W3C home > Mailing lists > Public > xmlschema-dev@w3.org > January 2003

Re: infinite loop

From: Jeff Rafter <jeffrafter@defined.net>
Date: Fri, 10 Jan 2003 08:20:54 -0600
Message-ID: <02e601c2b8b3$7d1c5220$54f0d90c@c1980223a>
To: "Jeni Tennison" <jeni@jenitennison.com>
Cc: <xmlschema-dev@w3.org>

Hi Jeni,

> The Particle Emptiable constraint mainly comes into play when checking
> whether a particular derivation by restriction is OK and, as you point
> out, when checking whether it's legal to specify the default value for
> an element (it's only legal if the type of the element is simple or if
> it's mixed and emptiable).

Actually, I was a little confused on the mixed default value, I had misread
it initially and it does apply only to the default value as you point out. I
was thinking it applied to the whole of the mixed complexType declaration.

> None of this (as far as I can tell) makes any difference to whether a
> recursive standalone type definition is legal or not, so I don't think
> that Particle Emptiable comes into play here. I may have missed
> something though.

I could be horribly confused (<confession type="admitting to being away from
XML Schemas for a while"/>) but I thought by the following logic it was

Section 3.9 (http://www.w3.org/TR/xmlschema-1/#cParticles) specifies the
details for Particles. Element declarations are Particles and do "contribute
to the definition of content models". With that established (though I don't
think it was in dispute : )) I jump down to 3.9.6 Constraints on Particle
Schema Components (http://www.w3.org/TR/xmlschema-1/#coss-particle) where it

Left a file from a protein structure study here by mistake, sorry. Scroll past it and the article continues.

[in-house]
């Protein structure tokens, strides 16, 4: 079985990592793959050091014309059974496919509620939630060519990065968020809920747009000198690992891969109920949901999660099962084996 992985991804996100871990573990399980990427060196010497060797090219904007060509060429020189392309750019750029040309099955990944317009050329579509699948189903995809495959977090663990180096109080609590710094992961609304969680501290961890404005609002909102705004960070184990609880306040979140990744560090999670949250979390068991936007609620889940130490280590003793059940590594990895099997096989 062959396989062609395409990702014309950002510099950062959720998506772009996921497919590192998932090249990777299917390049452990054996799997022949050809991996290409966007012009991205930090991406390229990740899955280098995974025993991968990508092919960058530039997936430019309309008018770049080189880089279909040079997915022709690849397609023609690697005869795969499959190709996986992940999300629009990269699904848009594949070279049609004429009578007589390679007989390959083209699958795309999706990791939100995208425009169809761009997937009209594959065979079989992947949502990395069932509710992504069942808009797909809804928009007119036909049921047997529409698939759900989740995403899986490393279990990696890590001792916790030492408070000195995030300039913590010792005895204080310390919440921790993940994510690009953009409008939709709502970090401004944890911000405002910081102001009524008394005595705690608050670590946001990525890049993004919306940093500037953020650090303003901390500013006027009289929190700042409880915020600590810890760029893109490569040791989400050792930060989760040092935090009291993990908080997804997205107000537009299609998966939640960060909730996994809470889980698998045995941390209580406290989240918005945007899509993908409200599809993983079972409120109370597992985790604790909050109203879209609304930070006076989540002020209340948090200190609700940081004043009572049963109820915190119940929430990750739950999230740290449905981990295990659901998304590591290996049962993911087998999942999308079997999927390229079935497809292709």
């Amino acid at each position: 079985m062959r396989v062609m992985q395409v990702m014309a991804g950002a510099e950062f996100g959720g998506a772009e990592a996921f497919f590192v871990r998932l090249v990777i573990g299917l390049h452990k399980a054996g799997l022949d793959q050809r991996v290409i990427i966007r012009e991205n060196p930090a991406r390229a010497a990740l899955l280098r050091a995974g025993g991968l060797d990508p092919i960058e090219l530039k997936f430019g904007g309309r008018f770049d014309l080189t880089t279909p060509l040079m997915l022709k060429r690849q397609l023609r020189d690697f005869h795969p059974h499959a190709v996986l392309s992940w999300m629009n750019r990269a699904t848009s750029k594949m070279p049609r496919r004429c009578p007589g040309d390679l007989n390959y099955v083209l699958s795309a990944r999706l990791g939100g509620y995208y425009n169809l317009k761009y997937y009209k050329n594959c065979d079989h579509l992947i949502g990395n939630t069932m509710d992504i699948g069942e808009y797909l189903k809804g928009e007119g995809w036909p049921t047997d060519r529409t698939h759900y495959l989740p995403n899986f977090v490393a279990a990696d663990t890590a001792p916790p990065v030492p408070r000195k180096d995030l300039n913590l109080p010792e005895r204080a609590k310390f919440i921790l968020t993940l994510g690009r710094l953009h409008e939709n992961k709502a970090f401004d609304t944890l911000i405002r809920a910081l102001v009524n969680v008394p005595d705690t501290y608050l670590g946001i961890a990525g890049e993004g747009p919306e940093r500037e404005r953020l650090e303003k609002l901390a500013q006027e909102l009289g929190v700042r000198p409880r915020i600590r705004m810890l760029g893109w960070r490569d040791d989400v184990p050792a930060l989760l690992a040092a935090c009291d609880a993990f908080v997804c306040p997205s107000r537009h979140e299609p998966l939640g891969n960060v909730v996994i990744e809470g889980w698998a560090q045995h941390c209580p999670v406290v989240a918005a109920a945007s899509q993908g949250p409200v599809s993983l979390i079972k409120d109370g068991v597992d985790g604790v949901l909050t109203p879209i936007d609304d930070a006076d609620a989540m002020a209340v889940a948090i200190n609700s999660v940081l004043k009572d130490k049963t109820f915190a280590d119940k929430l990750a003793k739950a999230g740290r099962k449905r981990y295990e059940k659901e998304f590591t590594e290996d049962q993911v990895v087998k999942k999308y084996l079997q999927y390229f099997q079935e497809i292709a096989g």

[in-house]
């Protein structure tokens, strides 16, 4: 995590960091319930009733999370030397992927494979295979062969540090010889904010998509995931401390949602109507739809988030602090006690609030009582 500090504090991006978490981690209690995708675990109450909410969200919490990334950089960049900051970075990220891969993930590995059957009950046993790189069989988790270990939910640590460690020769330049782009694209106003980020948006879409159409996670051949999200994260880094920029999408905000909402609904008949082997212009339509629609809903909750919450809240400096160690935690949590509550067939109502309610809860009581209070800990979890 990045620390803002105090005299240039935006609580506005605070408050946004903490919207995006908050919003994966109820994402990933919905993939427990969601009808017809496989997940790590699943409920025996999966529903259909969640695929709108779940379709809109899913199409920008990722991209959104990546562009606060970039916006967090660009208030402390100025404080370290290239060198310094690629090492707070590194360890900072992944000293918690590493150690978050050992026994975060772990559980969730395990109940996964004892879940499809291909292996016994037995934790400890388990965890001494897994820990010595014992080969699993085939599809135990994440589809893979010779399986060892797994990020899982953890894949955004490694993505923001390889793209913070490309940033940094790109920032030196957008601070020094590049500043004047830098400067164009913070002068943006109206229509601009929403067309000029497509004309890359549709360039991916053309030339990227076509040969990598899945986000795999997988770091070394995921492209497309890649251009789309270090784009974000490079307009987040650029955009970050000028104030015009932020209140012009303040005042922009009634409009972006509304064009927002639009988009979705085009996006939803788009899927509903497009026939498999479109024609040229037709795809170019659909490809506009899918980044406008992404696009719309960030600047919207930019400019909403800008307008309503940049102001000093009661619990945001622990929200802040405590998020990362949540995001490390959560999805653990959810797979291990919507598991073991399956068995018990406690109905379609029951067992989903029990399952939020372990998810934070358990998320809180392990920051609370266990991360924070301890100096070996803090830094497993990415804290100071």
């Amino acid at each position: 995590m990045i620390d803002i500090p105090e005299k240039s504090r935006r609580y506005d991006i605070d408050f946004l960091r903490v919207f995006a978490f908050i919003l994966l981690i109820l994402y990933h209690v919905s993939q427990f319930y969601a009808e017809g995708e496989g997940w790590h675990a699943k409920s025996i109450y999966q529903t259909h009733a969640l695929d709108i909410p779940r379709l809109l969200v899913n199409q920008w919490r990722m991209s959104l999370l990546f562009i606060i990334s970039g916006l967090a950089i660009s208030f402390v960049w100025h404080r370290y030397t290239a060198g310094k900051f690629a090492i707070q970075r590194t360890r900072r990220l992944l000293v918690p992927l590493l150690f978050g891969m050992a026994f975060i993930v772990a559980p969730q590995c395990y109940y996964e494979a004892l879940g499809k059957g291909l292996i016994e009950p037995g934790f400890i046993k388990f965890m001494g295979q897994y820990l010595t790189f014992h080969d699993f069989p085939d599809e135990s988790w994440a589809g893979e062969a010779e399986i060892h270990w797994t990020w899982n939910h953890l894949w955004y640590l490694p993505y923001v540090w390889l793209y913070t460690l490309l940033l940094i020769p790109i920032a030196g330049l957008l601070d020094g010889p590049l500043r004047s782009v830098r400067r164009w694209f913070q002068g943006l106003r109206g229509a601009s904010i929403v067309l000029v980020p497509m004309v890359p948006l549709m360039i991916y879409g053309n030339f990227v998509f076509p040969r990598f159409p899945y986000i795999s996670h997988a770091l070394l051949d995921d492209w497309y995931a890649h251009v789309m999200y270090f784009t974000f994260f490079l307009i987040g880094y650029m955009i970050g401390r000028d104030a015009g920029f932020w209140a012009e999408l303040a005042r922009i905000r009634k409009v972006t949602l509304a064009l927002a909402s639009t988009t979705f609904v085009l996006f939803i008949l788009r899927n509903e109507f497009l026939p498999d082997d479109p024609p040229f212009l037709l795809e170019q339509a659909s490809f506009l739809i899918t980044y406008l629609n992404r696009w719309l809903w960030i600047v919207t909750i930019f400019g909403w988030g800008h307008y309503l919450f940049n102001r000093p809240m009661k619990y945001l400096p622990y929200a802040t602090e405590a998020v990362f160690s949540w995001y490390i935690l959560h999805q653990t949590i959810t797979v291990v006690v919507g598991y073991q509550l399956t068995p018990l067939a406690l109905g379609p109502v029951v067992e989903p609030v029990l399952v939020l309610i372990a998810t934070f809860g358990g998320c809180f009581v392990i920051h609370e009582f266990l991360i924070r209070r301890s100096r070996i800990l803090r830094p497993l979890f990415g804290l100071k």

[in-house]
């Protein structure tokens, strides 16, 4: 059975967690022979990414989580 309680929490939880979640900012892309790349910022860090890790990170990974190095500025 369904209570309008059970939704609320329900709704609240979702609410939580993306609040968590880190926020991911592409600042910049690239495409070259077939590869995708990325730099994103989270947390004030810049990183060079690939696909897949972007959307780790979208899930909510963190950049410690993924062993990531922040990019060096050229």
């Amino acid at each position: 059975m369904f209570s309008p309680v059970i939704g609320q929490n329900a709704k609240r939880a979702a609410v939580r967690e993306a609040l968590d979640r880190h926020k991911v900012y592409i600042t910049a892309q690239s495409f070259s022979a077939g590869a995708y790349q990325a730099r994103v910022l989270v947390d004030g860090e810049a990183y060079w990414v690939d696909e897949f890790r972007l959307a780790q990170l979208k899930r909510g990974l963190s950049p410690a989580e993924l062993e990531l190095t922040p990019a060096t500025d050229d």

"All particles (see Particles (3.9)) must satisfy the following

Then we get a list of Particle constraints that include Particle Correct,
rules for extension and restriction (which reference other rules), Ocurrence
Range OK, more derivation rules, and finally Particle Emptiable. I think
that the rule is intended to apply to all particles not just derivations
(though it is additionally referenced there). It functions similarly to the
Occurence Range OK rule-- which is also sandwiched in a strange spot-- but
is implemented by several XML Schema editors/validators. I think the rec is
saying "All particles...(among other things)... must be emptiable".

Of course, because the rule is last and after all of the derivation rules,
the rec could be interpretted to imply that it is only useful in those
cases. In any event, it is a minor rule-- even if it is broken, an instance
document could never be created to satisfy the schema (as you pointed out)
so the schema author would discover the problem, eventually. The reason I
bring it up really is my own curiousity, really, as I am not positive either

I tried the latest IBM SQC and it did not catch the error, but it did catch
an Occurence Range OK error.


Jeff Rafter
Defined Systems
XML Development and Developer Web Hosting
Received on Friday, 10 January 2003 09:14:18 UTC

This archive was generated by hypermail 2.3.1 : Wednesday, 7 January 2015 14:55:59 UTC